Chancellor Gordon Brown has resisted calls to reinstate tax breaks for companies buying IT, but said in his pre-Budget speech last week that the UK must "invest now" in technology research to compete against the burgeoning Asian economies.
The Federation of Small Businesses (FSB) had called on Brown to re-introduce the 100 per cent first-year allowance for IT, which encouraged SMEs to upgrade their IT infrastructures. But the allowances did not figure in the pre-Budget report.
"The Britain of long-term economic strength will be the Britain that resolves to invest in hi-tech, high-value-added manufacturing and services through world leadership in science and technology," Brown said.
An FSB representative said: "The 100 per cent first-year tax allowance would be a very effective measure to introduce. It was well used before it was scrapped, and we are very disappointed it did not make a reappearance."
Probal Sil, business development director at VAR Elyzium, said the allowance had encouraged spending and that IT take-up among SMEs had "slowed over the past year".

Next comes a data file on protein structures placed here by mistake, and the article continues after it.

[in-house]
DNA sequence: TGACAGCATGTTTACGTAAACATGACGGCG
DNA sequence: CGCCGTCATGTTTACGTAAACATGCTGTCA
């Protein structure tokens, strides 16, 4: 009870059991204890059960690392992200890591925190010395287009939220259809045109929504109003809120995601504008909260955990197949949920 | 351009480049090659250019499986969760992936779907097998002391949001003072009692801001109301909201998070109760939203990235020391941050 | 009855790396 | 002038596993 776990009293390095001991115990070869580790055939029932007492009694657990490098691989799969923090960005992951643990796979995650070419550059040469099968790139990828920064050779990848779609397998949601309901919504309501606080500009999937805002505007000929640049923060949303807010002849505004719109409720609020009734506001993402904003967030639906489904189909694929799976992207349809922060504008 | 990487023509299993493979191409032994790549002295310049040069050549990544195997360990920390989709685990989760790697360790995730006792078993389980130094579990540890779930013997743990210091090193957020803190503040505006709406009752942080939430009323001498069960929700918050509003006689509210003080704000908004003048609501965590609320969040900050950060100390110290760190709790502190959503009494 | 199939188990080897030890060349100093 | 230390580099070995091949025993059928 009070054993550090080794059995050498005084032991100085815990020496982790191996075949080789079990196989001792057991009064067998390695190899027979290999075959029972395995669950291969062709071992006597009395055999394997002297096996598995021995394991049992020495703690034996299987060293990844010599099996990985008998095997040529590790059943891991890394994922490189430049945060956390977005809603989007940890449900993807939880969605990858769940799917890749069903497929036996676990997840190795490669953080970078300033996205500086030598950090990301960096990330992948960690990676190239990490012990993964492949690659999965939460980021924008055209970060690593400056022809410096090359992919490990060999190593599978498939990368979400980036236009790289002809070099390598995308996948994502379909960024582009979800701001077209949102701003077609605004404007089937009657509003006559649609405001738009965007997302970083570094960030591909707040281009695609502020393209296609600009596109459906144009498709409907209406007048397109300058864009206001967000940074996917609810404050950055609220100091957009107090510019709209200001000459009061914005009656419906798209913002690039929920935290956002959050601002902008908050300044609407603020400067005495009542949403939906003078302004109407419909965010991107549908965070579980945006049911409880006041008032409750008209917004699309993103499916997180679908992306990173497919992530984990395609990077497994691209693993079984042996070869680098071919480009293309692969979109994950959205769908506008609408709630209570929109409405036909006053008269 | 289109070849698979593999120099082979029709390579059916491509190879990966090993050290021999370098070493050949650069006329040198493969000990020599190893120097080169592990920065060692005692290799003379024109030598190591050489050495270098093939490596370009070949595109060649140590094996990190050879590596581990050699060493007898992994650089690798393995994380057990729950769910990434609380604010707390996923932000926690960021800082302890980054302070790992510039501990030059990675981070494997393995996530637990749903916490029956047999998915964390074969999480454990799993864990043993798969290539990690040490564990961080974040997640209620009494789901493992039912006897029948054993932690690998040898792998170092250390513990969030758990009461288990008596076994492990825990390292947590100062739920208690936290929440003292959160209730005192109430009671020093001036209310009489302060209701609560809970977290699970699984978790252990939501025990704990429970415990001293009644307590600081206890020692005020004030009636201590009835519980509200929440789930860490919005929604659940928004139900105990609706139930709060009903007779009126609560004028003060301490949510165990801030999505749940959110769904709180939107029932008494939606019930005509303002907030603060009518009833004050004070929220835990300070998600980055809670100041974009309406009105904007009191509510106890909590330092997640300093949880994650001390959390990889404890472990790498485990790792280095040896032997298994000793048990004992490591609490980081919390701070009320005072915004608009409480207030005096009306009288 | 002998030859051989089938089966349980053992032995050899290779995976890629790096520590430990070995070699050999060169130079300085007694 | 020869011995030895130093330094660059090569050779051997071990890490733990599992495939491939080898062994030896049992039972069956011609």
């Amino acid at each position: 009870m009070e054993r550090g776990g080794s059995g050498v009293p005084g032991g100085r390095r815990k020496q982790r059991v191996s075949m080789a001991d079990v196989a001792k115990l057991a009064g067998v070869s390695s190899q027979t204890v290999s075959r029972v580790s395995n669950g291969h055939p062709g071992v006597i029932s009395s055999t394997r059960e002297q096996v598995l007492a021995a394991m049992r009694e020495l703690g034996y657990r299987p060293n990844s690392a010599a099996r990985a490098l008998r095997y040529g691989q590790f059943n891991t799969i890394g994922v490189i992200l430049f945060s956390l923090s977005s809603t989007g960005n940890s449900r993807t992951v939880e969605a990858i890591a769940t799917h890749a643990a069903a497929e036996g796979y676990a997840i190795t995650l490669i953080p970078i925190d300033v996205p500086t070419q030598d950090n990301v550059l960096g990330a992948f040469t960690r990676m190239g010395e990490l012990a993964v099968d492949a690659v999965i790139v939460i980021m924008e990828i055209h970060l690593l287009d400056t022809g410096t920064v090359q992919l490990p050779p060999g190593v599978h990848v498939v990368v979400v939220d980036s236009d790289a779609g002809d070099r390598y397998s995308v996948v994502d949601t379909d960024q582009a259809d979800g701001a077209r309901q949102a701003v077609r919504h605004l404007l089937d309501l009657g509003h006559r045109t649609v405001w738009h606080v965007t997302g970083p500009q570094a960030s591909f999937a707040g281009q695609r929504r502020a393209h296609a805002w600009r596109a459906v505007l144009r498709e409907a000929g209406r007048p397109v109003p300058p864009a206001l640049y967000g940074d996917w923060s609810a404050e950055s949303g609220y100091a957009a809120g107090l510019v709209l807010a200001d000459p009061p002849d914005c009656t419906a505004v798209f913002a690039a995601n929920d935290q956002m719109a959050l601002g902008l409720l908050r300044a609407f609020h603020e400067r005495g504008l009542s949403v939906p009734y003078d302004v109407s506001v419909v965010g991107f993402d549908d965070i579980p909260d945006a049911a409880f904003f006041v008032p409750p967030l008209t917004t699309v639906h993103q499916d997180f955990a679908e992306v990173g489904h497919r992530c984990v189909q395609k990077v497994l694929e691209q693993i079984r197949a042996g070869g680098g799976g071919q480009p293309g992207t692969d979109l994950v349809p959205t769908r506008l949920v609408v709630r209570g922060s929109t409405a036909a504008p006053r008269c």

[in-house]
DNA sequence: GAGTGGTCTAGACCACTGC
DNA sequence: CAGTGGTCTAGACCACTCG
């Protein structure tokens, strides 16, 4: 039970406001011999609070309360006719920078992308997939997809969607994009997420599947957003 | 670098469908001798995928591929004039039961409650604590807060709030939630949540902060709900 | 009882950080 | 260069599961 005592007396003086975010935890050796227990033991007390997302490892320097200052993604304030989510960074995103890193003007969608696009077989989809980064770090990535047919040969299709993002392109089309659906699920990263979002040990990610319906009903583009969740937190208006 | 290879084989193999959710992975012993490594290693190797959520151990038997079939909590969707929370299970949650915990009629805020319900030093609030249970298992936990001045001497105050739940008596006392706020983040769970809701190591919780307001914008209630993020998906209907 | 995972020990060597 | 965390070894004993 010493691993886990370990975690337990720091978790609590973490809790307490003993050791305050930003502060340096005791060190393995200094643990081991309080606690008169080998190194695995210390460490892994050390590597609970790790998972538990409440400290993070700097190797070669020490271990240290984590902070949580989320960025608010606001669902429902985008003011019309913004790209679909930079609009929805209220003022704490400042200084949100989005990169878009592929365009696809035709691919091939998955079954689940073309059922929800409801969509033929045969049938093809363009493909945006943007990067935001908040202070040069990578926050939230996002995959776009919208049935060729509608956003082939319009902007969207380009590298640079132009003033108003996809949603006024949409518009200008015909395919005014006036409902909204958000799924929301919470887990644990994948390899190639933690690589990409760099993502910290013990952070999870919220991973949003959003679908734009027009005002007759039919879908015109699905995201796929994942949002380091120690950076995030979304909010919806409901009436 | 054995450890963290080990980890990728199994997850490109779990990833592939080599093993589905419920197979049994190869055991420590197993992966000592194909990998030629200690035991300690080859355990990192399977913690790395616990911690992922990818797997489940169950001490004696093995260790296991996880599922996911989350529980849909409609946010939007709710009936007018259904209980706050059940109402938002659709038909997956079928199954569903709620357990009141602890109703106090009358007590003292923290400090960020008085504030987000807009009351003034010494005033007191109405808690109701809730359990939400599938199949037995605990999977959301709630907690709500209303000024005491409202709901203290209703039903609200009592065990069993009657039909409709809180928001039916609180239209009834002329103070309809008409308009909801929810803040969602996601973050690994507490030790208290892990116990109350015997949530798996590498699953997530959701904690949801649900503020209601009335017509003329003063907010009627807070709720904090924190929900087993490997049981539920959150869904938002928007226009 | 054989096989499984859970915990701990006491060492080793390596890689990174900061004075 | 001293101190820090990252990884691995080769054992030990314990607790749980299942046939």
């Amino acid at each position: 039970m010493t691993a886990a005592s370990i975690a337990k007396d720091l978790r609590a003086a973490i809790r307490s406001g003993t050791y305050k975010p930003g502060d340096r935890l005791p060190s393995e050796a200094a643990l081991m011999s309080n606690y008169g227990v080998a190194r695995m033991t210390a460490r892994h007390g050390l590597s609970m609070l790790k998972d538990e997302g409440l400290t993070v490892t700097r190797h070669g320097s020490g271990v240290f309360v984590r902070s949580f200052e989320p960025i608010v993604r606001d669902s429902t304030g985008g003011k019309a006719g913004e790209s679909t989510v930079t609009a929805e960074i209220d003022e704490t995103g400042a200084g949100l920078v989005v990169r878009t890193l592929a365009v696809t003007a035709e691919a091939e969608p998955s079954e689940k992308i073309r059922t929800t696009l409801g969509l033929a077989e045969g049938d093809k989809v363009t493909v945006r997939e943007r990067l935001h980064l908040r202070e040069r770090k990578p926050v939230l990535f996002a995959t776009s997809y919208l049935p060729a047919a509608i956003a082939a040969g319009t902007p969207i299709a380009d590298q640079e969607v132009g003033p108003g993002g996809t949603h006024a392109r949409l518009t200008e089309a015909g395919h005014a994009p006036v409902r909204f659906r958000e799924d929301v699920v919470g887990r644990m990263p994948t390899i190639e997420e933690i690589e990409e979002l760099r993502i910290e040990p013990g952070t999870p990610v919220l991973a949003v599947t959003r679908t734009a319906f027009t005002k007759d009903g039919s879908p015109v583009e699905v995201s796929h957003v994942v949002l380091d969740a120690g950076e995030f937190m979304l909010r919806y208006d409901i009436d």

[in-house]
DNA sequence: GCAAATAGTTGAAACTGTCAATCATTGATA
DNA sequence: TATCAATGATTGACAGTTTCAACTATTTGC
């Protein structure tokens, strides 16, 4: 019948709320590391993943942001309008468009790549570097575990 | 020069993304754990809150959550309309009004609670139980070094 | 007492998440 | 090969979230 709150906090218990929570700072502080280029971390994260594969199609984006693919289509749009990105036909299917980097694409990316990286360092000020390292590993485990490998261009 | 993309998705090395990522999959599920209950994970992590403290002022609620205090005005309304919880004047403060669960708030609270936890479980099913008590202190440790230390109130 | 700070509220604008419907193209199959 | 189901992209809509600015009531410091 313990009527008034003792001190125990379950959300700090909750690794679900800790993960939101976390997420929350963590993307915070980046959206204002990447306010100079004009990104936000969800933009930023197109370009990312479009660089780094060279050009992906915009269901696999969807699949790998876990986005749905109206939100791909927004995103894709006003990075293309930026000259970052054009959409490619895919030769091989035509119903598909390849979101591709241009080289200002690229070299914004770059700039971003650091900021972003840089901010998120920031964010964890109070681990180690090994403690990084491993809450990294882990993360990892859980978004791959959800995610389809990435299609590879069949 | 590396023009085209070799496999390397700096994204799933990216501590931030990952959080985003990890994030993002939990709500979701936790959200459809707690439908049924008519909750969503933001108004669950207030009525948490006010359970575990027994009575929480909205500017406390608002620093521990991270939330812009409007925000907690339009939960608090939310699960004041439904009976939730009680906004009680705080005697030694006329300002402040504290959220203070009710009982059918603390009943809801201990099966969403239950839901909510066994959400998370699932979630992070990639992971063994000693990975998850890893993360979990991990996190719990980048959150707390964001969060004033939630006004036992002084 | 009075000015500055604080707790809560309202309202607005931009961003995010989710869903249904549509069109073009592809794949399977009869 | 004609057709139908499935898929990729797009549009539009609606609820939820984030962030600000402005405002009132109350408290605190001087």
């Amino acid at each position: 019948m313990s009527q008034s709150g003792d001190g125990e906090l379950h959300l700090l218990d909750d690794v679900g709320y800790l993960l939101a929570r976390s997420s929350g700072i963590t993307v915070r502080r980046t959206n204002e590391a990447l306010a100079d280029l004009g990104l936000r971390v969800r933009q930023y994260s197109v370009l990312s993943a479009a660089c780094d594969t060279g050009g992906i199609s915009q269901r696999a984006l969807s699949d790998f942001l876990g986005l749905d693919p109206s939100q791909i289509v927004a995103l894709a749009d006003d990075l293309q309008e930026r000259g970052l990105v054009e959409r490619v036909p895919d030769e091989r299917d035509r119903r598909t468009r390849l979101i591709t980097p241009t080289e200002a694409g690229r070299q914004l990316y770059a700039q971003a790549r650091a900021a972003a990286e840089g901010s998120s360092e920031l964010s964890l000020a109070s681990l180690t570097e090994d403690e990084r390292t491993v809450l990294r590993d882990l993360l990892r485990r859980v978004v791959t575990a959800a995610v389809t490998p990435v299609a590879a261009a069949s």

Sil added that tax incentives for firms doing business online would also have been helpful.
Paul Barlow, managing director of reseller Equanet, called for tax breaks to help businesses invest in IT, particularly in security technologies. He said more should be done to cut red tape.
The FSB representative said he was pleased Brown did not tweak the tax regime, potentially causing "further confusion for small businesses".
The group had also been looking for reassurances that any cost-cutting drive would not undermine moves to improve access to contracts for SMEs.
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